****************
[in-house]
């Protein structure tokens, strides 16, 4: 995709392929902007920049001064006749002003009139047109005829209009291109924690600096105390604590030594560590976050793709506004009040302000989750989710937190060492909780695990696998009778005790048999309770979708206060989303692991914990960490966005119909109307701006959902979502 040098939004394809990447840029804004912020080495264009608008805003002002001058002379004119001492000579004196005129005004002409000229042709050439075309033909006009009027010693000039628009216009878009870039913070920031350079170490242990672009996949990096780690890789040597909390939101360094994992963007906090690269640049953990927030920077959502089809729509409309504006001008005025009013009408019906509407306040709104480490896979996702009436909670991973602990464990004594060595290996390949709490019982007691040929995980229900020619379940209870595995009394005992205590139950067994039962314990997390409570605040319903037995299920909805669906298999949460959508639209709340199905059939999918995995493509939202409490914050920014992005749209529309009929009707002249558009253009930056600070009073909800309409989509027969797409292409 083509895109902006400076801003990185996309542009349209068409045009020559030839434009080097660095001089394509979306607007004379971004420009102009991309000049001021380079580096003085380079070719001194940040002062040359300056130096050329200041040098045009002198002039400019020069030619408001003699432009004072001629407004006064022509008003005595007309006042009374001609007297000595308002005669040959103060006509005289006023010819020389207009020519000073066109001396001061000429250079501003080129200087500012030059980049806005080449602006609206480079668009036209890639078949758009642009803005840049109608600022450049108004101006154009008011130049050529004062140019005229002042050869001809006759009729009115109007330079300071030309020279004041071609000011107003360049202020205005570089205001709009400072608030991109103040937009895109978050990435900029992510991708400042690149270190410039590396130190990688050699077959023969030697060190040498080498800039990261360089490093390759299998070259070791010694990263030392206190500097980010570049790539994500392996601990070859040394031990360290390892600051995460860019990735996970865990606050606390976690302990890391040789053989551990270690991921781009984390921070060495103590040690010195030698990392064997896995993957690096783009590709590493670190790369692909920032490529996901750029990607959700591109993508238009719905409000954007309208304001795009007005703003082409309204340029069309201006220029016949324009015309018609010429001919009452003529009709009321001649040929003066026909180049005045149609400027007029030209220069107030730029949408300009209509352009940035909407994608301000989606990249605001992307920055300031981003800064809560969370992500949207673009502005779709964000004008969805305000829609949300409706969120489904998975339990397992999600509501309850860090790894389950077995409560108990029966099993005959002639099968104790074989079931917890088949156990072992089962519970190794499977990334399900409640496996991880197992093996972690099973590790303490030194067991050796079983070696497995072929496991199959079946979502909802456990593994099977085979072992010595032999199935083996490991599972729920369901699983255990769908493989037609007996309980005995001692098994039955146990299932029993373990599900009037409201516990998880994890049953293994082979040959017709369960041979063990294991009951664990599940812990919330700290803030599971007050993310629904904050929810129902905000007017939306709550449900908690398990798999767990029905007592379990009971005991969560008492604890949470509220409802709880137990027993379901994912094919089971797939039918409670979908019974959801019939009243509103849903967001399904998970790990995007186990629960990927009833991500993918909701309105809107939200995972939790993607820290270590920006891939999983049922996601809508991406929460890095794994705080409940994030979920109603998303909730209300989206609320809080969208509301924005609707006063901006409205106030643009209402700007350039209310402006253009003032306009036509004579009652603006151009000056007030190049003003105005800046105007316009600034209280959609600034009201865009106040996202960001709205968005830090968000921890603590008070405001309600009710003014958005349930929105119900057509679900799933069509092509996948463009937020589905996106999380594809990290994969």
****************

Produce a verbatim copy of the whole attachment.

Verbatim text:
[in-house]
């Protein structure tokens, strides 16, 4: 995709392929902007920049001064006749002003009139047109005829209009291109924690600096105390604590030594560590976050793709506004009040302000989750989710937190060492909780695990696998009778005790048999309770979708206060989303692991914990960490966005119909109307701006959902979502 040098939004394809990447840029804004912020080495264009608008805003002002001058002379004119001492000579004196005129005004002409000229042709050439075309033909006009009027010693000039628009216009878009870039913070920031350079170490242990672009996949990096780690890789040597909390939101360094994992963007906090690269640049953990927030920077959502089809729509409309504006001008005025009013009408019906509407306040709104480490896979996702009436909670991973602990464990004594060595290996390949709490019982007691040929995980229900020619379940209870595995009394005992205590139950067994039962314990997390409570605040319903037995299920909805669906298999949460959508639209709340199905059939999918995995493509939202409490914050920014992005749209529309009929009707002249558009253009930056600070009073909800309409989509027969797409292409 083509895109902006400076801003990185996309542009349209068409045009020559030839434009080097660095001089394509979306607007004379971004420009102009991309000049001021380079580096003085380079070719001194940040002062040359300056130096050329200041040098045009002198002039400019020069030619408001003699432009004072001629407004006064022509008003005595007309006042009374001609007297000595308002005669040959103060006509005289006023010819020389207009020519000073066109001396001061000429250079501003080129200087500012030059980049806005080449602006609206480079668009036209890639078949758009642009803005840049109608600022450049108004101006154009008011130049050529004062140019005229002042050869001809006759009729009115109007330079300071030309020279004041071609000011107003360049202020205005570089205001709009400072608030991109103040937009895109978050990435900029992510991708400042690149270190410039590396130190990688050699077959023969030697060190040498080498800039990261360089490093390759299998070259070791010694990263030392206190500097980010570049790539994500392996601990070859040394031990360290390892600051995460860019990735996970865990606050606390976690302990890391040789053989551990270690991921781009984390921070060495103590040690010195030698990392064997896995993957690096783009590709590493670190790369692909920032490529996901750029990607959700591109993508238009719905409000954007309208304001795009007005703003082409309204340029069309201006220029016949324009015309018609010429001919009452003529009709009321001649040929003066026909180049005045149609400027007029030209220069107030730029949408300009209509352009940035909407994608301000989606990249605001992307920055300031981003800064809560969370992500949207673009502005779709964000004008969805305000829609949300409706969120489904998975339990397992999600509501309850860090790894389950077995409560108990029966099993005959002639099968104790074989079931917890088949156990072992089962519970190794499977990334399900409640496996991880197992093996972690099973590790303490030194067991050796079983070696497995072929496991199959079946979502909802456990593994099977085979072992010595032999199935083996490991599972729920369901699983255990769908493989037609007996309980005995001692098994039955146990299932029993373990599900009037409201516990998880994890049953293994082979040959017709369960041979063990294991009951664990599940812990919330700290803030599971007050993310629904904050929810129902905000007017939306709550449900908690398990798999767990029905007592379990009971005991969560008492604890949470509220409802709880137990027993379901994912094919089971797939039918409670979908019974959801019939009243509103849903967001399904998970790990995007186990629960990927009833991500993918909701309105809107939200995972939790993607820290270590920006891939999983049922996601809508991406929460890095794994705080409940994030979920109603998303909730209300989206609320809080969208509301924005609707006063901006409205106030643009209402700007350039209310402006253009003032306009036509004579009652603006151009000056007030190049003003105005800046105007316009600034209280959609600034009201865009106040996202960001709205968005830090968000921890603590008070405001309600009710003014958005349930929105119900057509679900799933069509092509996948463009937020589905996106999380594809990290994969």